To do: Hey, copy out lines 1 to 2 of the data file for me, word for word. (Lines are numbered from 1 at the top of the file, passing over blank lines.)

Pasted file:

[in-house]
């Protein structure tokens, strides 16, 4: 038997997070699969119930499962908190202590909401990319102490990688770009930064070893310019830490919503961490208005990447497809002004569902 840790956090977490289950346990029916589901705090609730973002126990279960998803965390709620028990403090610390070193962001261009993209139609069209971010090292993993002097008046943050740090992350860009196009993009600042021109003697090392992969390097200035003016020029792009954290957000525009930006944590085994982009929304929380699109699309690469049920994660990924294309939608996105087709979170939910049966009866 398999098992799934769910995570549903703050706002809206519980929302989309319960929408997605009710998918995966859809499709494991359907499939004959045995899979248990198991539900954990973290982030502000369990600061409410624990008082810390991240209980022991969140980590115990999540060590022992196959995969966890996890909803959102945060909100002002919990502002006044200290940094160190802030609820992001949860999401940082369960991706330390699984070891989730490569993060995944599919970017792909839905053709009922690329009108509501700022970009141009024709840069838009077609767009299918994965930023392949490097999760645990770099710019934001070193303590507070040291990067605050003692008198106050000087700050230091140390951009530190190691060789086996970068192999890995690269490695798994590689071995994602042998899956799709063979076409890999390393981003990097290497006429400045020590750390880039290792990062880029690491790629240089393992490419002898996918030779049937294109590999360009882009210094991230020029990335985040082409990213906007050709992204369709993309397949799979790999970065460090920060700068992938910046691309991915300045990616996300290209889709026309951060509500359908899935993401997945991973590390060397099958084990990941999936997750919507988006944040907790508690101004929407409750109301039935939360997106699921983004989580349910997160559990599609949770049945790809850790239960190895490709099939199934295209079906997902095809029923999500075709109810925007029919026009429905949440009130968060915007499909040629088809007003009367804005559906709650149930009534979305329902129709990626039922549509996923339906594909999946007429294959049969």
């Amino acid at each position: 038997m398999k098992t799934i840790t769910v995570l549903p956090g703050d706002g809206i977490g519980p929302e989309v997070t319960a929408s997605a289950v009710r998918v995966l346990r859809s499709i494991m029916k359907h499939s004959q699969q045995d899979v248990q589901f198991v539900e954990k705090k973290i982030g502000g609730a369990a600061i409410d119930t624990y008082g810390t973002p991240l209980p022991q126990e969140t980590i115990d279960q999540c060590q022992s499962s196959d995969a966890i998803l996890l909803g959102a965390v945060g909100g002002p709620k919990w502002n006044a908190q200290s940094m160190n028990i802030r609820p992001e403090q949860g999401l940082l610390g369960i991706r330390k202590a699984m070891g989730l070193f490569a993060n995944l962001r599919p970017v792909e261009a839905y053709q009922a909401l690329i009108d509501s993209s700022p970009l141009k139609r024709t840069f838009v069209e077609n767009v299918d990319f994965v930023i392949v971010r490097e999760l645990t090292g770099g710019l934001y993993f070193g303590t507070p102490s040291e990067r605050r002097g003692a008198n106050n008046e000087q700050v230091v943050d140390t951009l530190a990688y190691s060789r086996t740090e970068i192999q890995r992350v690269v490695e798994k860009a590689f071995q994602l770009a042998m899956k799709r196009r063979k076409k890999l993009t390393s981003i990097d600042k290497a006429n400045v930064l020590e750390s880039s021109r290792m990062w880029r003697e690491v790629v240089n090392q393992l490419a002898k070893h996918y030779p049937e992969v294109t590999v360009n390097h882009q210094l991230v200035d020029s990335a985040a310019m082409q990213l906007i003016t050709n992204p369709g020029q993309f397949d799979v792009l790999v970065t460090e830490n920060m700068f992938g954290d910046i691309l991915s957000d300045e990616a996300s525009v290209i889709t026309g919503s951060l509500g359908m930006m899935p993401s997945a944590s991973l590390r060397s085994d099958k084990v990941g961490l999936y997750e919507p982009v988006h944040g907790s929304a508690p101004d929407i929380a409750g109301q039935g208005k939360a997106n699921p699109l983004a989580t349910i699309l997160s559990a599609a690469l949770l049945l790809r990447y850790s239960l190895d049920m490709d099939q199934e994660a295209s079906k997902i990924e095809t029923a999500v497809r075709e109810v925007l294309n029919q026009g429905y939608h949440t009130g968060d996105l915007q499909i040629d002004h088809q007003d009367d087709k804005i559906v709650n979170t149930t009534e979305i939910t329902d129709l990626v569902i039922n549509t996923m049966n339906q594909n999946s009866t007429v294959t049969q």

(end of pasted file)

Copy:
[in-house]
């Protein structure tokens, strides 16, 4: 038997997070699969119930499962908190202590909401990319102490990688770009930064070893310019830490919503961490208005990447497809002004569902 840790956090977490289950346990029916589901705090609730973002126990279960998803965390709620028990403090610390070193962001261009993209139609069209971010090292993993002097008046943050740090992350860009196009993009600042021109003697090392992969390097200035003016020029792009954290957000525009930006944590085994982009929304929380699109699309690469049920994660990924294309939608996105087709979170939910049966009866 398999098992799934769910995570549903703050706002809206519980929302989309319960929408997605009710998918995966859809499709494991359907499939004959045995899979248990198991539900954990973290982030502000369990600061409410624990008082810390991240209980022991969140980590115990999540060590022992196959995969966890996890909803959102945060909100002002919990502002006044200290940094160190802030609820992001949860999401940082369960991706330390699984070891989730490569993060995944599919970017792909839905053709009922690329009108509501700022970009141009024709840069838009077609767009299918994965930023392949490097999760645990770099710019934001070193303590507070040291990067605050003692008198106050000087700050230091140390951009530190190691060789086996970068192999890995690269490695798994590689071995994602042998899956799709063979076409890999390393981003990097290497006429400045020590750390880039290792990062880029690491790629240089393992490419002898996918030779049937294109590999360009882009210094991230020029990335985040082409990213906007050709992204369709993309397949799979790999970065460090920060700068992938910046691309991915300045990616996300290209889709026309951060509500359908899935993401997945991973590390060397099958084990990941999936997750919507988006944040907790508690101004929407409750109301039935939360997106699921983004989580349910997160559990599609949770049945790809850790239960190895490709099939199934295209079906997902095809029923999500075709109810925007029919026009429905949440009130968060915007499909040629088809007003009367804005559906709650149930009534979305329902129709990626039922549509996923339906594909999946007429294959049969």